jessika [dot] sellergren [at] lth [dot] lu [dot] se (Jessika Sellergren)
- published 10 November 2022
The coast is changing. The sea is encroaching further inland, and the shoreline of childhood memory no longer looks the same. Climate change is impacting beaches and the sea, but time is also a factor.
Someone who knows a lot about changes to the Skåne coastline is Caroline Hallin. She is a coastal engineer whose research focuses on erosion, storm surges and nature-adapted coastal protection at the Faculty of Engineering (LTH).
Caroline Hallin finds herself on the narrow coastal strip of Knäbäckshusen together with doctoral students from the interdisciplinary ClimBEco Graduate Research School. The excursion will give the doctoral students greater knowledge of eroding beaches and which nature-adapted solutions are suitable to use.
Erosion also in the water
“Knäbäckshusen’s eroding beach is a clear example of how coastlines change over time. And it is not only the visible beach that is affected, erosion can also occur in the water, making the sea close to the beach deeper,” she says.
Erosion is when sand disappears from one place and moves to another. The landscape is formed out of this continuous process that happens as soil and rock are ground down by wind, water and waves. Erosion impacts biodiversity, buildings close to the coast and infrastructure in the affected area.
But how can the coast be protected in the future? And what expertise is needed to find the right solutions?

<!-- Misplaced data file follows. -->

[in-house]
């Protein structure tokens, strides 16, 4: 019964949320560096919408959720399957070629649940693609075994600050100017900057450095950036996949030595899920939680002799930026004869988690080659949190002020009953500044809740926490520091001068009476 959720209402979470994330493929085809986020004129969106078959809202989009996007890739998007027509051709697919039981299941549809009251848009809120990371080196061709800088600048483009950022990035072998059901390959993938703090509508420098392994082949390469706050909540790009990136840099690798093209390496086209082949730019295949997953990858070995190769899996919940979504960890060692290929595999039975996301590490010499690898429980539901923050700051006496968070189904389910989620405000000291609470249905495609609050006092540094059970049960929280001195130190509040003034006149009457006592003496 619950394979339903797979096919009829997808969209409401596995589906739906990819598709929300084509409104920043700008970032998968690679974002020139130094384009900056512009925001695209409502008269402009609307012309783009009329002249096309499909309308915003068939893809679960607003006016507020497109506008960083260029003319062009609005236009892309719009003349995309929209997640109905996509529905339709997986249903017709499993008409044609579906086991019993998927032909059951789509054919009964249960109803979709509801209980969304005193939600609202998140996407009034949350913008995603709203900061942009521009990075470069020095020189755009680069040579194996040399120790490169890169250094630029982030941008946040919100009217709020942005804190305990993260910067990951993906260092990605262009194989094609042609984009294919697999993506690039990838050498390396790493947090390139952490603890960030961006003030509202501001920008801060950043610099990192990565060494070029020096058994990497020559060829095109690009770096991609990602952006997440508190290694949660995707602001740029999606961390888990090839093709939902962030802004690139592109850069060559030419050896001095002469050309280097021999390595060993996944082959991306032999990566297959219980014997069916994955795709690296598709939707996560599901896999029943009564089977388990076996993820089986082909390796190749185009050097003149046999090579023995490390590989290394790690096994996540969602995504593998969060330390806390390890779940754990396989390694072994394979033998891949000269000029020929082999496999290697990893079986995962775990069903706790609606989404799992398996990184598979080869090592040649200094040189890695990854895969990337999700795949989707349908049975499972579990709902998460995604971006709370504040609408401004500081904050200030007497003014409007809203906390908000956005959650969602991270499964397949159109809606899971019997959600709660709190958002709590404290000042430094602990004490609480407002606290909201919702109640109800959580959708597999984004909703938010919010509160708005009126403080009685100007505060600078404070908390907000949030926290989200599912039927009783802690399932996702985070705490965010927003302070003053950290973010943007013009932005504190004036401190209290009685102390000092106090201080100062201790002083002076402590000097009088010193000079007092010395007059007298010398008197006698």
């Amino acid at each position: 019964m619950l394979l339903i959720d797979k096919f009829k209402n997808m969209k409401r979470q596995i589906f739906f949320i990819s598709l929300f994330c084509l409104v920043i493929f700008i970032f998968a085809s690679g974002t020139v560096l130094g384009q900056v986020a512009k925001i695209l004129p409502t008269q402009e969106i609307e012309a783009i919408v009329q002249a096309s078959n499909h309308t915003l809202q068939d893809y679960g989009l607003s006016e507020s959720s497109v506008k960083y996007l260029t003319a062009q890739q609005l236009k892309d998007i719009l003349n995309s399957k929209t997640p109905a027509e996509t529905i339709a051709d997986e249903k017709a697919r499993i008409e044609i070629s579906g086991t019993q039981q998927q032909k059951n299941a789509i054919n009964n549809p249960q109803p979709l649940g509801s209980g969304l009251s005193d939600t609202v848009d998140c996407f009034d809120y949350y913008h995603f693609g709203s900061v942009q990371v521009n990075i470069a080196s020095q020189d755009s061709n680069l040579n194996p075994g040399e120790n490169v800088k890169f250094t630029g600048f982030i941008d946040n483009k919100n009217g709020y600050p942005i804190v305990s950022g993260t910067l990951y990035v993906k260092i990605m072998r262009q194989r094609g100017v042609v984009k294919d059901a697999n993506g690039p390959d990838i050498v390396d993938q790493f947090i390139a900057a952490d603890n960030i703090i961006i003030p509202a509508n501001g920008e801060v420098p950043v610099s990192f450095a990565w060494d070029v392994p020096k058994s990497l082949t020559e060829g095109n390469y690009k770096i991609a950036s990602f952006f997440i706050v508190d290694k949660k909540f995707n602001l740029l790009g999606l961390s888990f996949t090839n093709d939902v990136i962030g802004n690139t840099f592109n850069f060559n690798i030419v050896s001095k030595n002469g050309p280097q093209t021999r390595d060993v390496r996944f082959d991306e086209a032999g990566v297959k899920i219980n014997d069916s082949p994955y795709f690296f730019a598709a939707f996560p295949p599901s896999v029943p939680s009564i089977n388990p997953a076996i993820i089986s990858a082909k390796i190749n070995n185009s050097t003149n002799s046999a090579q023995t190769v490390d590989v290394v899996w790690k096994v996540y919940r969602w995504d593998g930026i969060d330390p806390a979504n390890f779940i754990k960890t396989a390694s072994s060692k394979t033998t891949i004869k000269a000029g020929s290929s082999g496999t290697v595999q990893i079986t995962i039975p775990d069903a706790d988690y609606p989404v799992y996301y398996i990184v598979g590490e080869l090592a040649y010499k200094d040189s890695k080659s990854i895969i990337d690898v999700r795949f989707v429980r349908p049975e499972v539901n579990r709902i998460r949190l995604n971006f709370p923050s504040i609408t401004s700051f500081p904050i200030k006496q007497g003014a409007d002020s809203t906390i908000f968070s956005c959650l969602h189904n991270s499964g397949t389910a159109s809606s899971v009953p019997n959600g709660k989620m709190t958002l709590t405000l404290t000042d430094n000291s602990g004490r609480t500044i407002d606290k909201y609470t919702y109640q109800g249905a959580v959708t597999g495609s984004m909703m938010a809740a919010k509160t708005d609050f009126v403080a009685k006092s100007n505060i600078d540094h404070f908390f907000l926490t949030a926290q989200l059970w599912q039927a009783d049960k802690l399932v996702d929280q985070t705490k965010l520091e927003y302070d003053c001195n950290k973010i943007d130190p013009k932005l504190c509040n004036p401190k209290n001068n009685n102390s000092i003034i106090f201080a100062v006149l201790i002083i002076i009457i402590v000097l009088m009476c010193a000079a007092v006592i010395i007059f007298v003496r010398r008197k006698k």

Caroline Hallin argues for nature-based strategies, which have as little impact on the nature and cultural heritage of an area at threat from erosion.
“One method is beach nourishment and the strengthening of sand dunes that are used to protect the coast. Sand dunes are extremely robust and are an effective form of protection. If dunes are of sufficient height and volume, the coast will be pretty well-protected,” she says.
An accelerating problem
Securing our coasts is a necessity, says Caroline Hallin.
“Rising sea levels are accelerating the problem, and sea levels are rising, that is a fact. We must be ready to deal with storm surges when they come.”
People who live near the coast are especially vulnerable to the movements of the sea. Historically, the Skåne coastline has been affected by occasional storms that have caused houses to collapse and fishing villages to be abandoned.
“This method is known as retreat, and it was done here in Knäbäckshusen in the 1950s, but due to another reason. Houses were moved here from Ravlund near Kivik in order to make room for a military practice range. But now, parts of the village will have to move again due to erosion. The little chapel was recently closed because of the considerable erosion of the beach,” says Caroline Hallin.
Research in a wide context
The doctoral students walking in the estuary with Caroline Hallin gain expertise in climate, biodiversity and ecosystem issues through the graduate school. They come from a broad range of backgrounds, from political science to geography and nuclear physics – and they come from different faculties within Lund University, the University of Gothenburg and Chalmers University of Technology.
Cheryl Sjöström is a coordinator for the graduate school. In relation to the school’s interdisciplinary nature, she says:
“As a researcher, it is easy to stick to one’s own networks and issues related to one’s specific field of research. But here, they can place their research in a wider context. It makes them better equipped to handle the challenges that face our society, such as biodiversity and coastal erosion.”